The San Mateo County members of the Joint Powers Board seem inclined to agree but only because they understand that without an infusion of new funding Caltrain will shutdown.

“We lost a month to these discussions,” said Joint Powers Board Director and Belmont City Council Vice Mayor Charles Stone told me. “That was a month we could have spent talking to voters about how the money would be used and why we need it. Instead, we’ve spent a month confusing voters.”

Caltrain has been nothing but disciplined about its message over the years. It needs a source of dedicated funding to allow it to grow to meet the needs of electrification, the only way to increase the number of trains on the rail. Now that crisis has been accelerated thanks to the pandemic.

Under the very best-case scenario, if the measure passes by a two-thirds majority, Caltrain would still need to seek a loan using the future revenue as collateral to continue to operate.

That loan would be predicated on the bank’s confidence the funding will be available to access — funding that could be tied up in litigation even under the most recent “clean” proposal making its way through the process.

Caltrain must be saved and San Mateo County, recognizing its intrinsic value, has always been willing to blink in these standoffs to keep it running.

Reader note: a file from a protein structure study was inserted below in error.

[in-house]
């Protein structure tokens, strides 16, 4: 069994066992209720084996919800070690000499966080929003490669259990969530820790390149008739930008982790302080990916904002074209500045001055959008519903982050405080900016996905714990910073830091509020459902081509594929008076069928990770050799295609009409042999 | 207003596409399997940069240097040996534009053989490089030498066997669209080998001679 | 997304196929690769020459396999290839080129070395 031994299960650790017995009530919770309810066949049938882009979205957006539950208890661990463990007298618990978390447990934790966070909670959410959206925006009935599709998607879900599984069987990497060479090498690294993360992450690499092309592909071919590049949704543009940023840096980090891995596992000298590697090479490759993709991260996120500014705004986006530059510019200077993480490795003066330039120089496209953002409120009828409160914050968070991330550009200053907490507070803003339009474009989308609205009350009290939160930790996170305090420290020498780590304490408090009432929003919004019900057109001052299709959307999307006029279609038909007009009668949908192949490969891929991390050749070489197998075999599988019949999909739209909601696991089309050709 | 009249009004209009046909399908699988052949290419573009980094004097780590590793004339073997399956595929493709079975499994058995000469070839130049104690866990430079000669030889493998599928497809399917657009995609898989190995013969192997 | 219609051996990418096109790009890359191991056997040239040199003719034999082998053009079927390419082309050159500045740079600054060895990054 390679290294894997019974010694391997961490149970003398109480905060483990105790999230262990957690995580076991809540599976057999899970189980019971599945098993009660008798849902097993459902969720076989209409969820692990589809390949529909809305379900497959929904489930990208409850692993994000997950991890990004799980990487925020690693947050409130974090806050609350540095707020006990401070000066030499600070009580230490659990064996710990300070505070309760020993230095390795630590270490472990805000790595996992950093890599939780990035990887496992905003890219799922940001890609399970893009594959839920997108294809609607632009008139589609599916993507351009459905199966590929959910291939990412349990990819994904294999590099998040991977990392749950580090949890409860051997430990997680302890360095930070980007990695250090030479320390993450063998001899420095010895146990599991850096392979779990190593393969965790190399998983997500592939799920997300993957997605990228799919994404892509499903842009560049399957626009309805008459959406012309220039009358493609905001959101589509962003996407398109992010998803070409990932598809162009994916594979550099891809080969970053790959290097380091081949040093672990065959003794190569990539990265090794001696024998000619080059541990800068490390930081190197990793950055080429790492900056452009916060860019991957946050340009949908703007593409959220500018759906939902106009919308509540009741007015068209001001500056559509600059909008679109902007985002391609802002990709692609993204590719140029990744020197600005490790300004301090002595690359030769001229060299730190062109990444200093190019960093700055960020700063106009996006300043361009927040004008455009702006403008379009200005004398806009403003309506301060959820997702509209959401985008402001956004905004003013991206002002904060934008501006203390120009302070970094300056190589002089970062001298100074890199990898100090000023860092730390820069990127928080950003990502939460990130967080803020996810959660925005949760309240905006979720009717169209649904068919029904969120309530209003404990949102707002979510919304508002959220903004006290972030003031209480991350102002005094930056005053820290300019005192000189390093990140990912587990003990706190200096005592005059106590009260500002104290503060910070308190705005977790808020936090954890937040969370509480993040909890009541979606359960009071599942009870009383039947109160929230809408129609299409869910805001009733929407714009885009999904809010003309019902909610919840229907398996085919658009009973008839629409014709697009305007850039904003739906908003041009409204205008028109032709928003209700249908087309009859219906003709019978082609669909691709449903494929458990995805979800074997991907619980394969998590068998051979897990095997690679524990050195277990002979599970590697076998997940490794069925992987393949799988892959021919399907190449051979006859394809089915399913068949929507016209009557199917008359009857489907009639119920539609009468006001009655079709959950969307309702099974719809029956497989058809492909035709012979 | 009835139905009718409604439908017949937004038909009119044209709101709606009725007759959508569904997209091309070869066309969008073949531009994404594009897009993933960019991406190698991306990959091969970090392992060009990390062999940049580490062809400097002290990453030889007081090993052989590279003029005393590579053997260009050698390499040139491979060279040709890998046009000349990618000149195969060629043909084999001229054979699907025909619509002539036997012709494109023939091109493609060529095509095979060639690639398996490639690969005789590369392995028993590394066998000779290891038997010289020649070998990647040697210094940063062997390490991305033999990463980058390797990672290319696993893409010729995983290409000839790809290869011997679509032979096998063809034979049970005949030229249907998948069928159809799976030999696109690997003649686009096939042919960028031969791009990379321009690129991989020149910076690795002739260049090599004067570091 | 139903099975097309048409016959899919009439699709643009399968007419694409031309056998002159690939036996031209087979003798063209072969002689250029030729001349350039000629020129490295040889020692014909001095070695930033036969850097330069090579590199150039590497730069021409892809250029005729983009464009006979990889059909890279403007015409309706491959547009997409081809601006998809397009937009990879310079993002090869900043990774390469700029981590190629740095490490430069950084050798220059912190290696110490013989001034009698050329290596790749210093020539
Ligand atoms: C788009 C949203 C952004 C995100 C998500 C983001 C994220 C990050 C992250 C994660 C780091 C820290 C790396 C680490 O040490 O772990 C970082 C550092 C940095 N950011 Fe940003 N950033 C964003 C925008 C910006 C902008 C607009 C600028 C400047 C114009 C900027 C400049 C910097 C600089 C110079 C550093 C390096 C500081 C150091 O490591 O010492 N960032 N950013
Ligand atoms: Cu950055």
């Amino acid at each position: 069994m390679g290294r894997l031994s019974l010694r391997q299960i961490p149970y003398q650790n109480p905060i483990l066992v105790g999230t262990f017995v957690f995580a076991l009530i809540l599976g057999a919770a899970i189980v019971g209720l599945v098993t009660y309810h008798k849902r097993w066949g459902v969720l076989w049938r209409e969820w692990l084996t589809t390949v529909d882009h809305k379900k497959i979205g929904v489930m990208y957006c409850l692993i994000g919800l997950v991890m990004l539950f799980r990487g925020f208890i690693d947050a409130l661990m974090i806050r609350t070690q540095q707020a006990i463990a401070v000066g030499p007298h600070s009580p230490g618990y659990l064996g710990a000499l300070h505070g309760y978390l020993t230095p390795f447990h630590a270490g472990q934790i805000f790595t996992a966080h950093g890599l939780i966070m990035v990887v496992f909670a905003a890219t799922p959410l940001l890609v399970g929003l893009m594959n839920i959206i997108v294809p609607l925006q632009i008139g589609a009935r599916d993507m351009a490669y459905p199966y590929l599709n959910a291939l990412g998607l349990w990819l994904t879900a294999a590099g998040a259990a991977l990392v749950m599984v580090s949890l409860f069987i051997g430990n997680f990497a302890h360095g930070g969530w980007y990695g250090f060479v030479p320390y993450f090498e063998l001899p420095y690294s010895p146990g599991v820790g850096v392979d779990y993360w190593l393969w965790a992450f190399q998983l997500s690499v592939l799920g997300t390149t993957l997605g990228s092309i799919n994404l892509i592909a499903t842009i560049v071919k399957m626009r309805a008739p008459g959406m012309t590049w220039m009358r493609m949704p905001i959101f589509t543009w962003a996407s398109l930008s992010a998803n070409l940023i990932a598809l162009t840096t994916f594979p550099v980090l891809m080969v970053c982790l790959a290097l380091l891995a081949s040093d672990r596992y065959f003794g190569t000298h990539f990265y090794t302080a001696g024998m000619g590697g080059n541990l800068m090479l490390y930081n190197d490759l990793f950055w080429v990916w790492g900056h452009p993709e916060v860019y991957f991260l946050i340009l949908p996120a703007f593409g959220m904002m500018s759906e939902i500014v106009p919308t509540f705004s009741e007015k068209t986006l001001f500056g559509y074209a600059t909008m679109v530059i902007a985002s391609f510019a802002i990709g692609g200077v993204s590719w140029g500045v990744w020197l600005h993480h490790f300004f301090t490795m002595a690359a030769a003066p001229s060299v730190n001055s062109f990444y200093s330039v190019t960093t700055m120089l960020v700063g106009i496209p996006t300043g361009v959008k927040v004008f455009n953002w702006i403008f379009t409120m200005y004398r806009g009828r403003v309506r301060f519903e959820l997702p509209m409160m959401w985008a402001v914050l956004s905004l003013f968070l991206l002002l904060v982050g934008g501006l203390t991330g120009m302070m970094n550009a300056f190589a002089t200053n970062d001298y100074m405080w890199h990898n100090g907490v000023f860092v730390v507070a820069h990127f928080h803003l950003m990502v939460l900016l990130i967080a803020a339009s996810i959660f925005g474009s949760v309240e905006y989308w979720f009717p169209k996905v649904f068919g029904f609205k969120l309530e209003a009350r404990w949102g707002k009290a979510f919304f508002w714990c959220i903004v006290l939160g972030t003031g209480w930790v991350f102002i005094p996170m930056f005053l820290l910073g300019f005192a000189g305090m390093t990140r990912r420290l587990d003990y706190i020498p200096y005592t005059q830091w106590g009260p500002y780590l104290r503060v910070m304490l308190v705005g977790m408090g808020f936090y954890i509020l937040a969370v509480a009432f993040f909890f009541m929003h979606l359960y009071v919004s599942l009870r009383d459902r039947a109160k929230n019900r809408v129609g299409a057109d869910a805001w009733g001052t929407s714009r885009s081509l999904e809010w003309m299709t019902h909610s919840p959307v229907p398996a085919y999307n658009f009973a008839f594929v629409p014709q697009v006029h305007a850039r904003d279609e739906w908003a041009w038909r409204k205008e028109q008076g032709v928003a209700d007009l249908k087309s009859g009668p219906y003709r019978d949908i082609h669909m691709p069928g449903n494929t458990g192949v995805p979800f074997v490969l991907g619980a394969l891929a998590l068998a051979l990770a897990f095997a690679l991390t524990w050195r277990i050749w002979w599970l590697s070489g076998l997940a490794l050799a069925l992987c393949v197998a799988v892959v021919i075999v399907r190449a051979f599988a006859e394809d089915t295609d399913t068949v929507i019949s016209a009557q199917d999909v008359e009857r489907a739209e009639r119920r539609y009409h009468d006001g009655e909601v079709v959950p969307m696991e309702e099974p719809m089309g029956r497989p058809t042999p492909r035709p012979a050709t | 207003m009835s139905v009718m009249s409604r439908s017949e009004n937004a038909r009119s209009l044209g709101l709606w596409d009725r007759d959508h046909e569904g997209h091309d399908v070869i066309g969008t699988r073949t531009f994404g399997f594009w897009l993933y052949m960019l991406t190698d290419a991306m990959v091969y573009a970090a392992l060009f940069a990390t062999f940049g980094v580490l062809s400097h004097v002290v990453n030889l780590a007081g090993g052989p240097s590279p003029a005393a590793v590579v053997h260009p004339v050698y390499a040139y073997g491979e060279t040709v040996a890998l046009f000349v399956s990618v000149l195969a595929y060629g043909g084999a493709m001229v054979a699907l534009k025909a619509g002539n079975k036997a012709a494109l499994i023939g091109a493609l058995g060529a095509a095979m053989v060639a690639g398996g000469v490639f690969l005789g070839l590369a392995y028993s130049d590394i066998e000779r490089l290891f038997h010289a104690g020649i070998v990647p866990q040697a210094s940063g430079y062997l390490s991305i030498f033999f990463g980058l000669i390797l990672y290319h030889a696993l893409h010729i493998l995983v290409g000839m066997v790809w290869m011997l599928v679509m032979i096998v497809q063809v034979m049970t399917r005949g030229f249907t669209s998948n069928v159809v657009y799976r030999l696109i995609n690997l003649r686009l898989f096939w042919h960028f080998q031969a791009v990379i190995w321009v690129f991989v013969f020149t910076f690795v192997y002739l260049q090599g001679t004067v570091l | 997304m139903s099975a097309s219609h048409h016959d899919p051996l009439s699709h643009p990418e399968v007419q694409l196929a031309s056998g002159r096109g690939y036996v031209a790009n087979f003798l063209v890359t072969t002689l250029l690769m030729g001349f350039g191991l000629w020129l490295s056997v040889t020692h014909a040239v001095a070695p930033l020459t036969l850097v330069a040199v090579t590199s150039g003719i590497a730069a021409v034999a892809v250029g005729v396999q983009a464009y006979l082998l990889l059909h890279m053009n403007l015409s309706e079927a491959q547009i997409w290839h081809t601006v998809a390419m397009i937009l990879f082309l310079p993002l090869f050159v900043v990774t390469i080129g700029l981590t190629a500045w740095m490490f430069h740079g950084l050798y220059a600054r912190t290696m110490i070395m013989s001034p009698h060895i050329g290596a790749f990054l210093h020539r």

Its riders, its employees and voters of these three counties deserve better than this last-minute political brinksmanship. Voters aren’t stupid. This is a naked political grab because Santa Clara County thinks power should be allocated based on the amount of money put into a system. But Santa Clara County isn’t being asked to give Caltrain this money, its voters are.

If the measure passes, it won’t be because the voters wanted to give Santa Clara County more power over Caltrain governance but because they want Caltrain to survive and thrive. Sure, Santa Clara County is huge and because there are more people, it will generate more of the sales tax revenue.

But regional systems are not meant to be governed on a county-by-county basis. The train could stop at Santa Clara County’s border, but it wouldn’t be very useful, would it? In Santa Clara County this is basically called “light rail,” and it hasn’t been a model of success. There’s a reason the state manages highways and freeways and not each of the local jurisdictions through which they operate.

I’m glad Caltrain’s board continues to look for solutions. I expect they will go forward in a more thoughtful and transparent way. Maybe they weren’t prepared for the scrutiny their moves last month would bring. After all, every agency is desperate in the throes of a pandemic. Maybe they thought this would slide under the radar.

But thanks to doomscrolling, we’re all paying a little more attention than we were pre-pandemic. Let’s be sure we aren’t placing conditions on the measure at the ballot box or on the board’s ultimate budget approval process such that we are pushing Caltrain further into that doom loop.

Let’s not “Save Caltrain” by keeping it on life support.

Jayme Ackemann is the former director of marketing and communications for Caltrain, SamTrans and the San Mateo County Transportation Authority. She spent most of her 20-year career working on the Bay Area’s transportation challenges. including roles at the San Mateo County Transit District, VTA, Santa Cruz Metropolitan Transit District and San Jose Water.